How dare the "mongrels" have the audacity to complain and wish for parity with the nations. No to England and no to an English parliament.

This man should be sacked.

Anonymous said...

Arnold's view is wide spread and runs to the very top of government.
I'd like to know who and when all this was decided on? Who was the brains behind the plan and where were the discussions held?
This is an interview with Straw
in 1995 when this was all academic,
so they must have decided we were a non people around this time or before.
http://www.bbc.co.uk/otr/intext94-95//Straw12.2.95.html
I think we should concentrate on referenda,these politicians are
liars and bullies.
1.Do you want An English Parliament?.
2. Do you want to leave the EU?

Arthur - King said...

Chris Foote is no better better than the now infamous fellow Lib Dim, Peter Arnold, by having commented (during a Wear Vally Council meeting) that those who wanted the Council to fly the English flag were "promoting prejudice & ignorance"! Now I ask you, how can wanting to fly your own flag - a practice followed by many nations - be prejudiced or ignorant!
It is well known how obsessed Lib Dems are with all things EU, but what is being revealed now is a deep hatred towards England & the English.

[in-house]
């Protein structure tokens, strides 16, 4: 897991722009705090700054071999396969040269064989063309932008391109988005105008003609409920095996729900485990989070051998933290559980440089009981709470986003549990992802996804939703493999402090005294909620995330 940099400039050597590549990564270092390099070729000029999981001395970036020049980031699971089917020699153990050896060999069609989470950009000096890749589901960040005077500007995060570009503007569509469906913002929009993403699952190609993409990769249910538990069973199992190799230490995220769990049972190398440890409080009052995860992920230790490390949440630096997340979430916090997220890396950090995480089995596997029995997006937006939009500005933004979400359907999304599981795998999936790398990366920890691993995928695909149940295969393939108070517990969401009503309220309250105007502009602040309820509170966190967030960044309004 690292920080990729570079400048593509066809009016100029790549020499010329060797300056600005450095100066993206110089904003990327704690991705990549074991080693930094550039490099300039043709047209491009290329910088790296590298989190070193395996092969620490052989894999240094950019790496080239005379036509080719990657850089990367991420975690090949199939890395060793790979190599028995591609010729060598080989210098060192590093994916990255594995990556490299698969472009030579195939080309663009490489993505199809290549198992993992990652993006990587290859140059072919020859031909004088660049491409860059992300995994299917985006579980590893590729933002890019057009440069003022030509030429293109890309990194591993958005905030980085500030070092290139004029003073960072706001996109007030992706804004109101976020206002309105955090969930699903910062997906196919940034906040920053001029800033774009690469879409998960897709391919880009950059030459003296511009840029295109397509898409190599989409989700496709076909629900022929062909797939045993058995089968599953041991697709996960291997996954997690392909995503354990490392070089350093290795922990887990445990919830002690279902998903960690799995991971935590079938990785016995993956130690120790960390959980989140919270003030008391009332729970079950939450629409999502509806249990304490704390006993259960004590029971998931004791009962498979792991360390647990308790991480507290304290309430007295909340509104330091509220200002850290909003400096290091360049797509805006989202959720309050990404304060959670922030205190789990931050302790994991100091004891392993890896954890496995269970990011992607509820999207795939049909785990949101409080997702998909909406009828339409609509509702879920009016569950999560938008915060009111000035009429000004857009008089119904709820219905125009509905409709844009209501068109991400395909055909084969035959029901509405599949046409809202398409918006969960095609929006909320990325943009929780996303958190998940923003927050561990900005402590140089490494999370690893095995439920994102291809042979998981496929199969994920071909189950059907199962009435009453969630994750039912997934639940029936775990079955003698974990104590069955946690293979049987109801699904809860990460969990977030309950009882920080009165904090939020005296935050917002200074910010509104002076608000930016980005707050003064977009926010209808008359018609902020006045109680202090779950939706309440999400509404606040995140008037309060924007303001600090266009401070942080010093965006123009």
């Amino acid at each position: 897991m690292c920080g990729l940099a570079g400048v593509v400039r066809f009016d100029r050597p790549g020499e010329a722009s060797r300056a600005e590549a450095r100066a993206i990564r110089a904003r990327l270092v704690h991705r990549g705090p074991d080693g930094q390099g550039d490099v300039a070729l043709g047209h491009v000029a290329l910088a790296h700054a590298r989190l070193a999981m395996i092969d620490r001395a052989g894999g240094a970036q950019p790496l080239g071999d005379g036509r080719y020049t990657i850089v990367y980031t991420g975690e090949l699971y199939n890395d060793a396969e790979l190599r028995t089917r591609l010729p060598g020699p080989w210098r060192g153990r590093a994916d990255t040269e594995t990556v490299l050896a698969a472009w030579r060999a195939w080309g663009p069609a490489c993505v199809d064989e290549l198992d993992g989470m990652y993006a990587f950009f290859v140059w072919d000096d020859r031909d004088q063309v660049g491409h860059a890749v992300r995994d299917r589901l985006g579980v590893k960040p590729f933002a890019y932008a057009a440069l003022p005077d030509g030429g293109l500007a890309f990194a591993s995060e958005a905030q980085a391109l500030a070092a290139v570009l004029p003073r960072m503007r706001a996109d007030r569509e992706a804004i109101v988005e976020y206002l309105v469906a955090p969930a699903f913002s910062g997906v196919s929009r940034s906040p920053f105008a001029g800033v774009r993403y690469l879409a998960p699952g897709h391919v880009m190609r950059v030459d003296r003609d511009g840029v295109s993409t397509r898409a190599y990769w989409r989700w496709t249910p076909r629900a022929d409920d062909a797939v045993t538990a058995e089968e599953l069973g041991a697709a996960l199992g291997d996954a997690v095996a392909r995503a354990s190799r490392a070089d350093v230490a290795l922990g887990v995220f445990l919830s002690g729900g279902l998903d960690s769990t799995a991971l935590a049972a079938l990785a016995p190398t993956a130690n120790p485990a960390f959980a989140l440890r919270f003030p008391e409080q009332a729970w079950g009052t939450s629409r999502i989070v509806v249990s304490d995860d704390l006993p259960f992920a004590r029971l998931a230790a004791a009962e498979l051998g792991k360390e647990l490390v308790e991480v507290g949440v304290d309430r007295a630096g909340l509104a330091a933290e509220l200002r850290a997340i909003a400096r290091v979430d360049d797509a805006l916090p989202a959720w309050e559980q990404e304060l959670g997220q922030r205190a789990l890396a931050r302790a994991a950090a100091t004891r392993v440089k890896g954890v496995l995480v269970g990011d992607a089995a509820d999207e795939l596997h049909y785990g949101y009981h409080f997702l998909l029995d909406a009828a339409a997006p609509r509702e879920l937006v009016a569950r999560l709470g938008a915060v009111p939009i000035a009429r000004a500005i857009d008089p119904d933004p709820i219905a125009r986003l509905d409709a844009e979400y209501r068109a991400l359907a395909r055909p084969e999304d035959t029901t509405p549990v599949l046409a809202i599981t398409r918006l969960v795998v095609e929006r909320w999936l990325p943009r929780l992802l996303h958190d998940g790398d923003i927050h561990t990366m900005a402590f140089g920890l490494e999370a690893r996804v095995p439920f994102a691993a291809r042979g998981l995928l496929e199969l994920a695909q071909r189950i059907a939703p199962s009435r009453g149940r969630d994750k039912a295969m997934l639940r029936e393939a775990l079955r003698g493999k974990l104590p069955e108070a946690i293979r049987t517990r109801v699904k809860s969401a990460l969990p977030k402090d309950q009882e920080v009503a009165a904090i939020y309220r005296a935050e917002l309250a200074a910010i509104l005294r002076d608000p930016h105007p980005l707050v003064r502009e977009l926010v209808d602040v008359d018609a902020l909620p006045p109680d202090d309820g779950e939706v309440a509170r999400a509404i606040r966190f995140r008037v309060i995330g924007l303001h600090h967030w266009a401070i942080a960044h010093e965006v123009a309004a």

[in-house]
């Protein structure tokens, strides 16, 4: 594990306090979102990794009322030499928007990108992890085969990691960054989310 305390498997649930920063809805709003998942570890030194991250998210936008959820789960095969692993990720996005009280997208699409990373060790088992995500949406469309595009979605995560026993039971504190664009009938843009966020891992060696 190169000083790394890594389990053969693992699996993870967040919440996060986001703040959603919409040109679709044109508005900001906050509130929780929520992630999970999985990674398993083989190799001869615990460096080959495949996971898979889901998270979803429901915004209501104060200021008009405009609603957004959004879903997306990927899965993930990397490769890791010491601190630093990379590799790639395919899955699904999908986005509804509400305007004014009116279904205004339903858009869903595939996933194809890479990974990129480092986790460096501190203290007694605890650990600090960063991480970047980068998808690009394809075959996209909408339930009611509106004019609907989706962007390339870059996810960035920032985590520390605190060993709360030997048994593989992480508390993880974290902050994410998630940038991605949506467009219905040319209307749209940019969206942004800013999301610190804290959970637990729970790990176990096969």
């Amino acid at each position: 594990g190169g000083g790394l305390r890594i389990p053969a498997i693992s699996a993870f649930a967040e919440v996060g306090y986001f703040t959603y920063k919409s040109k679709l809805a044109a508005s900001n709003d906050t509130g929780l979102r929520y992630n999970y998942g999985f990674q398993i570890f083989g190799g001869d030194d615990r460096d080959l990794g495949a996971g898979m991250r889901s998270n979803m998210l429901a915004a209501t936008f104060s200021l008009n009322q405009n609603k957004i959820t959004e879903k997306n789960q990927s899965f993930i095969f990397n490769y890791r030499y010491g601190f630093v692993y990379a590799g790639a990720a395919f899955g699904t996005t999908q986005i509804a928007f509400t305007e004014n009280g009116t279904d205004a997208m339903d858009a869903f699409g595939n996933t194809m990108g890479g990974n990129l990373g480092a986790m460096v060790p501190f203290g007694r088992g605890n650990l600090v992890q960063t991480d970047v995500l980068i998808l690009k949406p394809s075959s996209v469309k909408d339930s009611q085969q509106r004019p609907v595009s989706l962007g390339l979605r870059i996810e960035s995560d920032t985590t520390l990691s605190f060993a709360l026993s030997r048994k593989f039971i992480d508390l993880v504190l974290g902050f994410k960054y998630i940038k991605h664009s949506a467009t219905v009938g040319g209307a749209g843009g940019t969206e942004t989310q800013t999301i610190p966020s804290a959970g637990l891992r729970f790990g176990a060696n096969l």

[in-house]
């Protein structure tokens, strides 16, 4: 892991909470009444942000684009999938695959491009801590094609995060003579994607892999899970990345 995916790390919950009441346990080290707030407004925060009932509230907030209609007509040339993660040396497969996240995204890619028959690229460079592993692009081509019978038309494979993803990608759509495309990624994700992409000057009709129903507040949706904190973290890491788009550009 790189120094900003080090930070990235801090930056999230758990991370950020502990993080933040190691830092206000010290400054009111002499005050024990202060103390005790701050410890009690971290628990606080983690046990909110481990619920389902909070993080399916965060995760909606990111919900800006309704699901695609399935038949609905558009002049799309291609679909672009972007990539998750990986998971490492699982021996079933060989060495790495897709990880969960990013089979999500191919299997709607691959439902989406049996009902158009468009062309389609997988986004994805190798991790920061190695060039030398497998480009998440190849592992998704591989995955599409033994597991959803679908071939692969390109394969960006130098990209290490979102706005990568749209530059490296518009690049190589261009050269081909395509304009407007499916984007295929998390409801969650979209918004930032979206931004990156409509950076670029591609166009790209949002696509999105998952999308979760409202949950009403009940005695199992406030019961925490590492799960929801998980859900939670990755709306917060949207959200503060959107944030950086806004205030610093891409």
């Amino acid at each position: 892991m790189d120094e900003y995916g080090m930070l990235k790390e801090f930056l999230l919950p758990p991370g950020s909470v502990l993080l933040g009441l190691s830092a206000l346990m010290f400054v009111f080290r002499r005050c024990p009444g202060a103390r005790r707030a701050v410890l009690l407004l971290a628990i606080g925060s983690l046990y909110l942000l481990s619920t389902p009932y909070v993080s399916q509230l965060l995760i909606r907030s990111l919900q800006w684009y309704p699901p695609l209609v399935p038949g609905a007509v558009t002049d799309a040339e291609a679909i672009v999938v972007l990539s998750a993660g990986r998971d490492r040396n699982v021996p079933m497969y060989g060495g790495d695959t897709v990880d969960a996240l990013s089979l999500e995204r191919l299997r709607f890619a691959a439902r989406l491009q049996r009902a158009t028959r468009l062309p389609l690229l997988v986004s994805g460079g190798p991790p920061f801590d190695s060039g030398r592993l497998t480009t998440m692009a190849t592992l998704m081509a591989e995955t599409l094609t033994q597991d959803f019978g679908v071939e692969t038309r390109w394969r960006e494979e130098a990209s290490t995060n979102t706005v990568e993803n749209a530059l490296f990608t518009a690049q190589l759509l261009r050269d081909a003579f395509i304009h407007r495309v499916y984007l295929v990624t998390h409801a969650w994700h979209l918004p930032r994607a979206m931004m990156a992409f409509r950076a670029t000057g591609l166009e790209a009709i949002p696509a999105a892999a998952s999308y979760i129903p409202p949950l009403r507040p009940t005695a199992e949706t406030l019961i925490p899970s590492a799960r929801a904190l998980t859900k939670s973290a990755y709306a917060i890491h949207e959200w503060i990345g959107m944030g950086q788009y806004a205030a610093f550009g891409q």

Would it be indelicate to suggest that all those with such views would do better to remove themselves to another nation, rather than to remain here inflicting their traitorous opinions on the people of England!
Shame on them!
Thank goodness we have heroes like Neil Herron to fight our corner for us!

Anonymous said...

err, duh, the comments about there being "no england" might be a bit daft, but they're hardly on a parallel with the nazis, get a life. in fact, if anything, they are the complete opposite. but you might need an understanding of history - or just a vague clue of what you're talking about - to realise that!

Jimbo said...

The thing I'm not happy about is, if there is no England, why does Mr Arnold constantly refer to it as England?